Animal Communication – Dr. Sarah Collins

Dr. Sarah Collins
Dr. Sarah Collins

Dr Sarah Collins is an associate professor of animal behaviour and welfare at Plymouth University where she has worked for the past 10 years. Her work focuses on communication, especially bird songs. In this interview she shares a bit more about her work, how she got to this position, and some of the challenges of working with animals.

How would you describe your work to a 10yr old?

I study how animals communicate with each other. When we hear a bird singing we may think the sound is lovely, but what does another bird think of that song? It is usually a male singing and the song is telling other birds to keep away from their home, or they are trying to attract a female bird to come and build a nest and to raise chicks together. Some males sing songs that are more attractive to female birds. Females seem to particularly like songs with lots of different notes, or that are sung perfectly (no mistakes in the notes). We also know that some songs are better at keeping other rival male birds away from their territory, songs that are good at keeping rivals away usually are loud, and repetitive. We don’t know yet exactly why males find these types of songs so scary, but we think it may be because males singing loud repetitive songs are showing they are ready for a fight, if the rival tries to come any closer. I really enjoy my work, as it means I spend a lot of time outside recording bird songs and watching them interact, and luckily birds do not like to sing in the rain.

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Why did you choose this as a profession?

I was always interesting in animals, and would spend hours watching an ants nest, or a colony of sea birds. I originally wanted to be a vet, but watching wildlife TV shows made me want to travel. It was always my ambition to go to the Ngorogoro crater. So I chose Zoology at Bristol, but luckily for me, you could do a degree in Psychology and Zoology as a joint honours, so after arriving I chose that programme rather than straight Zoology. I really enjoyed my undergraduate degree, you got the best of both subjects. At the end of my degree I was more interested in mammals than birds. However, I then applied for a PhD at Oxford with Professor John Krebs on birds, was successful, and since then have worked mainly on birds, researching mate choice and communication. I am very glad I did end up working on birds, I find them endlessly fascinating and incredible. AND I also got to visit the Ngorogoro crater while on field work for my PHD, and it was even more amazing than I thought it would be.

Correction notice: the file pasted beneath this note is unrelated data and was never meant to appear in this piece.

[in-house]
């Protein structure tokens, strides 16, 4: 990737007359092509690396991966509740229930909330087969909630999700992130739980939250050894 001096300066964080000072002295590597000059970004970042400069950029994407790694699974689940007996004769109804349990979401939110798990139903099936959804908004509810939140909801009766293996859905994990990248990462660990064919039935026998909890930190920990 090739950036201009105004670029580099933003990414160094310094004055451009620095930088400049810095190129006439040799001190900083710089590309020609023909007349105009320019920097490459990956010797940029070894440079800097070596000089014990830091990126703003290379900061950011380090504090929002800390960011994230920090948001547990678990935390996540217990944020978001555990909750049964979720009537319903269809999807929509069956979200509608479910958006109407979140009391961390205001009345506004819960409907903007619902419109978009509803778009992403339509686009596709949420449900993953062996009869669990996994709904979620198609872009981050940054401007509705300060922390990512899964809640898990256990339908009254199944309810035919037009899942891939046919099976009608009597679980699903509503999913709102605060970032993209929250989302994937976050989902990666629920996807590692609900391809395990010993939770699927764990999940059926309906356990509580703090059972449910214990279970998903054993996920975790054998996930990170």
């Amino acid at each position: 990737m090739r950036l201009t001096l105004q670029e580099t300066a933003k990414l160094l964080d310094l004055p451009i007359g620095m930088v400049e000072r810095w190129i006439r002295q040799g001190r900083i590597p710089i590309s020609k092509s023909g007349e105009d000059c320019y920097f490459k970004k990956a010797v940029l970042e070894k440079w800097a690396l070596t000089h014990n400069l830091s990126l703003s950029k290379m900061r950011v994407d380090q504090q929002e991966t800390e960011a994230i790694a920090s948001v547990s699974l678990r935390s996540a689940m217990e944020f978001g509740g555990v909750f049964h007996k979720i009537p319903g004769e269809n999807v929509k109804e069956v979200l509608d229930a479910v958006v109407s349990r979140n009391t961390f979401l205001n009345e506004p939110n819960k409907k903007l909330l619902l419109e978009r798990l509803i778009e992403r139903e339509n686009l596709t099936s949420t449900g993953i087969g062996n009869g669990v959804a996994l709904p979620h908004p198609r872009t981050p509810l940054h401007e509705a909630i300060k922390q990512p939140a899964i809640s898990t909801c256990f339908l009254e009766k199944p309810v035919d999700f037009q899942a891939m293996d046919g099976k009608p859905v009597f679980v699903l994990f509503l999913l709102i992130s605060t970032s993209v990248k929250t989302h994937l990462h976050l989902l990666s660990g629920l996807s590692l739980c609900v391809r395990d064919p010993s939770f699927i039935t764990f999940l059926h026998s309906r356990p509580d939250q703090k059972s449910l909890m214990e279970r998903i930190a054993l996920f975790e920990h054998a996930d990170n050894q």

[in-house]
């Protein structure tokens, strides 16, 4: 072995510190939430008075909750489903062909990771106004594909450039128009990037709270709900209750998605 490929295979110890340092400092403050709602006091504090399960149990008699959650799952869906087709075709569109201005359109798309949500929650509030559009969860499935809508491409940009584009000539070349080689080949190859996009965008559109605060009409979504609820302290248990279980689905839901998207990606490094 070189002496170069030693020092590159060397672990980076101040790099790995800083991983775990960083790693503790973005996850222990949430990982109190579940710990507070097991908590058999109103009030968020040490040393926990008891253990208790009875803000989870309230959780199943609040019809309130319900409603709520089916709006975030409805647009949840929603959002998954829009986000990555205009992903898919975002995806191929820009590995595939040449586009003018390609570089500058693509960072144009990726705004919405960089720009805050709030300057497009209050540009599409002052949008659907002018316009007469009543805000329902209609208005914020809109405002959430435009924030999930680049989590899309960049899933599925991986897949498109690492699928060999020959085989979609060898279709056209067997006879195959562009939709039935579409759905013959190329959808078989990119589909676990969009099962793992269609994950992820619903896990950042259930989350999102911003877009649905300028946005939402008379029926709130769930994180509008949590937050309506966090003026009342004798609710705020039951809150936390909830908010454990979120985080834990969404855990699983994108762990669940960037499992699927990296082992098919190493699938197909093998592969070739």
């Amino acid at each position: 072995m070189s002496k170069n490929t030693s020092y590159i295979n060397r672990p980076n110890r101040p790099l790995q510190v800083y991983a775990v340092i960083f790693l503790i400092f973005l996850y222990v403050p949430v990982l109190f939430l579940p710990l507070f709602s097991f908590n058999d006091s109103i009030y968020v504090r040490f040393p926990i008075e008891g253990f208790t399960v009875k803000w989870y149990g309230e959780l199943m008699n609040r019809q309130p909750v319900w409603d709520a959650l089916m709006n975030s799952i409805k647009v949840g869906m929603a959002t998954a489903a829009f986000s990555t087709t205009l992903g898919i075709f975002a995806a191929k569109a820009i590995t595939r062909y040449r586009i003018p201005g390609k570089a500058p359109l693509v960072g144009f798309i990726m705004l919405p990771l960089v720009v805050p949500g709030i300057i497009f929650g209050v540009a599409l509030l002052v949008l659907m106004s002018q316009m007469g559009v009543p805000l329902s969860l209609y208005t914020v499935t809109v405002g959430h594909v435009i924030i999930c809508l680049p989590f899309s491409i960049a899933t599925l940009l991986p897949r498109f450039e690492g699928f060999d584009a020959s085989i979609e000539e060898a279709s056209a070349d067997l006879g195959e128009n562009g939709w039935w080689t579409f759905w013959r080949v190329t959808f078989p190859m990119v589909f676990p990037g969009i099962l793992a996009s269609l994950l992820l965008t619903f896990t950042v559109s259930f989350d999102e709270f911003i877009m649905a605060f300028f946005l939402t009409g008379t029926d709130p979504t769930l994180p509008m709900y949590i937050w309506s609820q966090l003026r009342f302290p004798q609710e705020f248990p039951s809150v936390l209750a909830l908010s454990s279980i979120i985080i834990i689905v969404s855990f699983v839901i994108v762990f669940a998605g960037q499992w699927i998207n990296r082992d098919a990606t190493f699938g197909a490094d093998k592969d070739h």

Scientific research is full of challenges; can you share some of your biggest challenges, and how you overcame them?

I think for me the biggest challenge has always been when you have designed an amazing experiment but then it just does not work, because the animals do not behave! In my PhD I was studying mate choice in cordon bleu finches, and they just would not choose, they went to sleep, or fed instead of being interested in mating. A few females did react to the males, and some then the male would do his amazing song and dance routine (they jump up and down while singing, and waving a frond of grass in their beak up and down). So in the end I had to abandon my experiments on cordon bleu finches, and move onto zebra finches, who are much better behaved in the lab. So my PhD thesis ended up with only one chapters on cordon bleus! However, years later, a PhD student of mine, Tabitha Luddem, worked on those little blue finches and we managed to make the experiments work and finally published a couple of papers on them– the secret was keeping them in aviaries!